Thu, Aug. 05

COVID-19 Cases now present in Cottonwood, Sedona; 57 total in Yavapai County

VVN/Chris Myers

VVN/Chris Myers

COVID-19 confirmed cases in Arizona

April 7 2,575 cases

April 6 2,456 cases

April 5 2,269 cases

April 4 2,019 cases

April 3 1,769 cases

April 2 1,598 cases

April 1 1,413 cases

March 31 1,289 cases

March 30 1,157 cases

March 29 919 cases

March 28 773 cases

March 27 665 cases

March 26 508 cases

March 25 401 cases

March 24 326 cases

March 23 235 cases

March 21 106 cases

March 20 63 cases

March 19 44 cases

For weeks now, Yavapai County Community Health Services has urged people assume that coronavirus is “everywhere.”

This week, that assumption was validated in Yavapai County and the Verde Valley.

As of Tuesday morning, there had been 57 confirmed COVID-19 cases in Yavapai County, one resulting in the death of a Verde Valley resident over the weekend.

Specifically, Community Health Services reported COVID-19 had been confirmed in patients in Prescott (11), Prescott Valley (10), other communities in the Prescott area (13), Sedona (9), Cottonwood (7), other communities in the Verde Valley (6), and one patient whose residency had yet to be determined.

Of the 57 Yavapai County cases, 18 were seniors age 65 and older, while 34 were adults between 18 and 64.

Five of the patients are minors. By gender, 25 of the confirmed cases are male, 32 are female. 

The Tuesday morning census at Verde Valley Medical Center showed 46 admitted patients, one of whom had been confirmed with COVID-19, with the results of six other tests still pending.

Arizona Tuesday report

Tuesday morning, Arizona Department of Health Services reported 2,575 COVID-19 cases in the state.

ADHS Tuesday also reported 75 Arizonans have died from coronavirus.

Categorical breakdown of cases

Of the 2,575 cases in Arizona, 1,495 are from Maricopa County based on the Tuesday morning census. There are now 415 cases in Pima County, with Navajo and Coconino counties having the next-highest frequency, with 222 and 179 cases, respectively.

The largest number of confirmed cases in Arizona continues to be in the 20- to 44-year-old demographic with 937 cases statewide. This age group also has been tested with far more frequency than any other demographic with 14,469 tests, according to ADHS. There have been 16,512 tests done statewide on people 45 and older; 52 percent of the confirmed cases in Arizona are women, 48 percent men.

Testing data

The ADHS Tuesday morning report states 33,375 Arizonans have been tested for COVID-19 with 93% of those tests being negative for coronavirus.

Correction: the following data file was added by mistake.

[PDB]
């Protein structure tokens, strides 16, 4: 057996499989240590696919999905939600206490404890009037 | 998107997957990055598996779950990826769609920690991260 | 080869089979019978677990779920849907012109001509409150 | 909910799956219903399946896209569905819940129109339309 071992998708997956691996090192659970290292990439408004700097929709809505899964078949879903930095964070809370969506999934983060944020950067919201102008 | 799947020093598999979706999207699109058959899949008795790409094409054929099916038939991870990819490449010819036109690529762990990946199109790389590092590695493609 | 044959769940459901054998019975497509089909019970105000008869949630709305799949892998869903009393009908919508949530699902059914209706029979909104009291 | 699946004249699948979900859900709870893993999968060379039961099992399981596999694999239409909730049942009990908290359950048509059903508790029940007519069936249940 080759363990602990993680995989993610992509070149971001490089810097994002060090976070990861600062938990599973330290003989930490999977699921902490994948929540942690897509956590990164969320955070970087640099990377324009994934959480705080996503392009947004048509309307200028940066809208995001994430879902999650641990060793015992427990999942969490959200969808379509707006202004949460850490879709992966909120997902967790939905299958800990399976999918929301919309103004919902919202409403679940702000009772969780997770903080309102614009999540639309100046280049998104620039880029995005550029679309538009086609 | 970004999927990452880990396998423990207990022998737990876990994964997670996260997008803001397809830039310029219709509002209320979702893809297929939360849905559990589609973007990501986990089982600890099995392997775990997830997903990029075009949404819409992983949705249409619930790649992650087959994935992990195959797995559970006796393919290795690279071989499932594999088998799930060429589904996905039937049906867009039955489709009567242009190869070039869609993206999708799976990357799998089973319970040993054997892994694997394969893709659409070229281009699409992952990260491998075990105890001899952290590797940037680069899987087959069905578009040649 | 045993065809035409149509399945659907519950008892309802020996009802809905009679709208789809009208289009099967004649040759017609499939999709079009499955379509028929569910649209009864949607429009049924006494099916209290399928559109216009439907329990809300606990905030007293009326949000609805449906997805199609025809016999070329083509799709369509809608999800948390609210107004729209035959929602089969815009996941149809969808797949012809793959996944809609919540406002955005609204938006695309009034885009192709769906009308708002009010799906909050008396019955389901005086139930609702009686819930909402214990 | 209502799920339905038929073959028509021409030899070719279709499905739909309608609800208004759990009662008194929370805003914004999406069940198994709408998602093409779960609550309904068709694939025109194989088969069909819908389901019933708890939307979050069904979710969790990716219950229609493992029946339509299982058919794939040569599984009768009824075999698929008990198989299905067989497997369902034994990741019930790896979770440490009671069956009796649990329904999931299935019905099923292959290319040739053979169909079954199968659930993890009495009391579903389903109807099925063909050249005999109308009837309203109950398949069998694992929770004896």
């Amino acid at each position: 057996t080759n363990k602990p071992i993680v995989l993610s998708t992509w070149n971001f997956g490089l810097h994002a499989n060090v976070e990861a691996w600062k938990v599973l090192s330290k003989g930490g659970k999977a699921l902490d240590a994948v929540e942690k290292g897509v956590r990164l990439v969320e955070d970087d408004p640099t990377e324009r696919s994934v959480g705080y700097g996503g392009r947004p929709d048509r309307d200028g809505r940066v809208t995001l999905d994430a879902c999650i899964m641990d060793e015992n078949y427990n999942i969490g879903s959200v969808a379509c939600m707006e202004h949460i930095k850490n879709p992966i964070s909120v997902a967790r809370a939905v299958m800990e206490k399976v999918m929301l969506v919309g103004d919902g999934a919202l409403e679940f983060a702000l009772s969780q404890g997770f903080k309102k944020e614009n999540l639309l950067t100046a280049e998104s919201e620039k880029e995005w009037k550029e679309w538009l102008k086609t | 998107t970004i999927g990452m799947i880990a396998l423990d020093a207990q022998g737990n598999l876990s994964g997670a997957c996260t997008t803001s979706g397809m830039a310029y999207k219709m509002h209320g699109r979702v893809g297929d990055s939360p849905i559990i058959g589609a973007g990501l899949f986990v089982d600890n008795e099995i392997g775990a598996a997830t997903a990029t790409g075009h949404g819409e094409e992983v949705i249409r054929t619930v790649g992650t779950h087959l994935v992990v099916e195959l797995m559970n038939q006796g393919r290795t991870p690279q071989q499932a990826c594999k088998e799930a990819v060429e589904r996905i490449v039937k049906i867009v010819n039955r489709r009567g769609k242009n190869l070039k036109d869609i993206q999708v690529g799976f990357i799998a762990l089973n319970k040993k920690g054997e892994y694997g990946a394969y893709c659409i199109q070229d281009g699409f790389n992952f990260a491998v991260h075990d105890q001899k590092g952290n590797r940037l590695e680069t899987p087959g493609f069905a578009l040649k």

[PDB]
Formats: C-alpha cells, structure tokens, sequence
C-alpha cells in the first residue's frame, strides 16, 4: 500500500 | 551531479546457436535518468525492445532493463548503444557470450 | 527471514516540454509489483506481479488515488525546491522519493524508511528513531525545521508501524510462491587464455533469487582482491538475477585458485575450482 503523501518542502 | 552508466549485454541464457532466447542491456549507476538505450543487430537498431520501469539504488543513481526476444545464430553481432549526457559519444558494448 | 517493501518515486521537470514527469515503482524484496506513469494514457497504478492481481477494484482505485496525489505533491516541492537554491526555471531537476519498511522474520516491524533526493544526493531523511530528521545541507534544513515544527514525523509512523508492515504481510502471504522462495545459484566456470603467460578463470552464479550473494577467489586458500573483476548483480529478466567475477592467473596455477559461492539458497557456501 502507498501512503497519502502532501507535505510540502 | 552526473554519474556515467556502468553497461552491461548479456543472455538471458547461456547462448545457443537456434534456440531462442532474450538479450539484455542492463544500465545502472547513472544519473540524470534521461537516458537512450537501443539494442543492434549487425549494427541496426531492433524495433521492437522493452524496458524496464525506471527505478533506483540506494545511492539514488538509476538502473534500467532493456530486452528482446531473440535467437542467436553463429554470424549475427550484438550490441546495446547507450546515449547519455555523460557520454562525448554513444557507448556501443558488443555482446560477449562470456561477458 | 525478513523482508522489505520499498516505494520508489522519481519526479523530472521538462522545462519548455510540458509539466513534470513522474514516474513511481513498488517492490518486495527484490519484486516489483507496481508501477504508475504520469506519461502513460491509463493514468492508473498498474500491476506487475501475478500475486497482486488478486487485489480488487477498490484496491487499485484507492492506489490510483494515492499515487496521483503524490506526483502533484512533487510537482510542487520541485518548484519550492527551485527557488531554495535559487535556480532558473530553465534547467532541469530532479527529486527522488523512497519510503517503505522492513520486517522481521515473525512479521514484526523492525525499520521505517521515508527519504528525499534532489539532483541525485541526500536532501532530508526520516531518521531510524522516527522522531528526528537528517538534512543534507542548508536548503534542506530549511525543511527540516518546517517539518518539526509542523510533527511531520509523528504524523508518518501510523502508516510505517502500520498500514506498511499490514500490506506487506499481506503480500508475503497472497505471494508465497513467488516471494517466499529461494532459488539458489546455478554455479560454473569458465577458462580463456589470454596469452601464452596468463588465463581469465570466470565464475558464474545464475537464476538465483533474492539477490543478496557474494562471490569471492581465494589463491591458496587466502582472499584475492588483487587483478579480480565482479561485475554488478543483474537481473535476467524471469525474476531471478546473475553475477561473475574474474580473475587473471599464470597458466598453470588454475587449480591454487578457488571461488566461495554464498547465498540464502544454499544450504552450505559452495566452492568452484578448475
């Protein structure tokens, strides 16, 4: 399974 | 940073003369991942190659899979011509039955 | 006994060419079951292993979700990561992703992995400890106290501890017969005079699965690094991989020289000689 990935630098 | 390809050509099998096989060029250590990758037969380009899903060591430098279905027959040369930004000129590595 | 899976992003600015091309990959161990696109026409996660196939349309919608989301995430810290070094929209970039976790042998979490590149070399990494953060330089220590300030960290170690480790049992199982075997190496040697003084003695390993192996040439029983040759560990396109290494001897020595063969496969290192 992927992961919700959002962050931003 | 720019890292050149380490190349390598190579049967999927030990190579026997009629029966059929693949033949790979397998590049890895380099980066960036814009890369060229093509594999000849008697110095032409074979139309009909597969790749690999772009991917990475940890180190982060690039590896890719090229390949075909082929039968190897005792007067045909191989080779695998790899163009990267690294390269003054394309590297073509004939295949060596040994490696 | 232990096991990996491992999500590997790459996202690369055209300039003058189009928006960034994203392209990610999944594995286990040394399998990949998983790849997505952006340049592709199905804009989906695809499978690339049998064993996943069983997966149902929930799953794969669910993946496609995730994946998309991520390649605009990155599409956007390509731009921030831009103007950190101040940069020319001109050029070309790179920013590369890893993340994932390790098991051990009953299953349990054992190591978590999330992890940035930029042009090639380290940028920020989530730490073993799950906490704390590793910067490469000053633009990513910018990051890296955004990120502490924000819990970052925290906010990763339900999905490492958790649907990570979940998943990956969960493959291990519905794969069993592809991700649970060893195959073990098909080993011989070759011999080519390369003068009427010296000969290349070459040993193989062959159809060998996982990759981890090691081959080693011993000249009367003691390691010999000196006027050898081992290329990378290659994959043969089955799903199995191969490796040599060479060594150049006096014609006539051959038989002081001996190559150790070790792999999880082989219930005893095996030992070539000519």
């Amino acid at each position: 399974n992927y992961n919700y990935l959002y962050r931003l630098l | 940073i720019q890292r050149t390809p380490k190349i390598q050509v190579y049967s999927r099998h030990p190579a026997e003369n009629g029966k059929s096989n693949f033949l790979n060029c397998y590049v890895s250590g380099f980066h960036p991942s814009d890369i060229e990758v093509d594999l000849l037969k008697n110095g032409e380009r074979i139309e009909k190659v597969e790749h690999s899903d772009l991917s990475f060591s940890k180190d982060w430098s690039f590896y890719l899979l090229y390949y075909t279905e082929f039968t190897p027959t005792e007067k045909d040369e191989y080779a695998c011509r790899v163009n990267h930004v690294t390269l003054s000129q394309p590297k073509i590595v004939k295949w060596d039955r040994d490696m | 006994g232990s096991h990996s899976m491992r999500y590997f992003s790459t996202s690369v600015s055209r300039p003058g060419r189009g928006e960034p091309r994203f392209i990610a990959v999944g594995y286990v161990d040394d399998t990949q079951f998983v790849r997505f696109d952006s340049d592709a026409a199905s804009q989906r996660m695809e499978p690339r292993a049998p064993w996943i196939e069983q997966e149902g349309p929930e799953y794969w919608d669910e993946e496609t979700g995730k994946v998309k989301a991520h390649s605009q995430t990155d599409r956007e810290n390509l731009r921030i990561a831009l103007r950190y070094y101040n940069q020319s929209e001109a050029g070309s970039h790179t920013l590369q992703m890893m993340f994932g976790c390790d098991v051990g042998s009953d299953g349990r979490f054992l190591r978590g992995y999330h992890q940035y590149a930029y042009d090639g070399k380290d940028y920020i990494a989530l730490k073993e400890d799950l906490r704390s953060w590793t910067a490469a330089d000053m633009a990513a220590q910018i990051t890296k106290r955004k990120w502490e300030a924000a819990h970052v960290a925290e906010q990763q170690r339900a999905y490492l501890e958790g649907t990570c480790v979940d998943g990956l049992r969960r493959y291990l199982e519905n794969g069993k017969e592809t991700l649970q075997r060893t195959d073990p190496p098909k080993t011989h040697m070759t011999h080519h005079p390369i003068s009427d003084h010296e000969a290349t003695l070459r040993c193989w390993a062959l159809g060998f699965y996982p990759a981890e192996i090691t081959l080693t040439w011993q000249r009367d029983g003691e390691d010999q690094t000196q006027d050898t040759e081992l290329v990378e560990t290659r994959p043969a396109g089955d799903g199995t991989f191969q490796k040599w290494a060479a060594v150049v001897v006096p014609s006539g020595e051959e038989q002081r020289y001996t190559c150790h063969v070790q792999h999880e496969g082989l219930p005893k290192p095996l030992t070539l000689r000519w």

U.S. and global totals

The Centers for Disease Control and Prevention Tuesday reported 374,329 cases in the United States with 12,064 deaths. The virus is present in all 50 states, District of Columbia, Puerto Rico, Guam, the Northern Mariana Islands, and the U.S. Virgin Islands, according to the Centers for Disease Control. The World Health Organization reports 1.35 million cases worldwide.

How do people get infected with COVID-19?

Viral droplets transmitted from an infected person’s cough or sneeze enter through your nose, mouth or eyes - the usual entry points for respiratory viruses. Even if they don’t cough or sneeze directly on you, you may get the virus if you touch something an infected person recently touched and then touch your face, nose, mouth or eyes.  From there, it travels to the back of your nasal passages and to the mucous membranes in the back of your throat. That’s the place where symptoms -- such as a sore throat and dry cough -- often start.  Then the virus spreads down the airway passages to the lungs. When the lungs’ membranes become inflamed, it’s harder for them to work properly.

In addition to causing problems in the lungs, the virus may also cause nausea, diarrhea or indigestion if it infects cells in the gastrointestinal system.

It can take as few as two or as many as 14 days after being exposed to the COVID-19 for the first symptom to develop. The first symptom of COVID-19 is usually a fever. Then come respiratory symptoms, like a dry cough and shortness of breath, that often turn into pneumonia.  The worst cases often lead to respiratory failure, which could result in death.

Important local contact information

• Yavapai Emergency Operations PPE Donations – see

• YCCHS limiting immunization appointments except for infant or respiratory vaccines.  928-771-3122.

• Yavapai County WIC offers all services online or by phone to existing or new clients – call 928-771-3138.

• The Yavapai Emergency Phone Bank - 928-442-5103

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